This project aimed to get a better understanding of different aspects of speaker-controlled variability in production, and of their impact on speech intelligibility.

This research was timely because of an increasing focus on exemplar-based models of speech perception and on the impact of fine phonetic detail on speech perception. Also, it is increasingly recognised that speech perception research needs to be based on recordings of connected discourse produced with communicative intent, rather than highly-controlled scripted speech.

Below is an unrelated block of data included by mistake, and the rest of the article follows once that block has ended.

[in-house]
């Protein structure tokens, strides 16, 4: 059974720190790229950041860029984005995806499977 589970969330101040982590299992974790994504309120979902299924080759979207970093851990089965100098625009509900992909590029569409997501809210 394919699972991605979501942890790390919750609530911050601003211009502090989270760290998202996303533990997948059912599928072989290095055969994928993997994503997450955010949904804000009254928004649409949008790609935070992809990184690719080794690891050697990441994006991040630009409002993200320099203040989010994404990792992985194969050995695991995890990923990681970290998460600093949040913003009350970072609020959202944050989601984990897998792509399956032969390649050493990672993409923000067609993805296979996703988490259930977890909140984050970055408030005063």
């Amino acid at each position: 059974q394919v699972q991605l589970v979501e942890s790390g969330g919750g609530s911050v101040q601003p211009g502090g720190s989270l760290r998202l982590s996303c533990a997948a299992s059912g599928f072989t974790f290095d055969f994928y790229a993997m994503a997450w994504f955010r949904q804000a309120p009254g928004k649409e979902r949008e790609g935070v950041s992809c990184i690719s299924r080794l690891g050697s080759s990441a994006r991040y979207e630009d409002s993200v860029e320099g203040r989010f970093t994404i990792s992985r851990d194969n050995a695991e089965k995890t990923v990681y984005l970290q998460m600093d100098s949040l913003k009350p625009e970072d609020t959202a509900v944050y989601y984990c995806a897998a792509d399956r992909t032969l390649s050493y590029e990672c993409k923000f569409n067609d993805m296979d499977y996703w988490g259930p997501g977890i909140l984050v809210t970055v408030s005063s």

Within a specific communicative situation, it was hypothesised that speakers showing less variability in production (i.e. speakers who have ‘compact’ rather than dispersed’ constellations of traces within a phonetic category) would be more easily intelligible than speakers showing greater variability. However, across communicative situations, we expected that speakers who showed a greater ability to adapt their productions at a phonetic level to the communicative needs of the listener would be more intelligible than those who are less variable across speaking styles.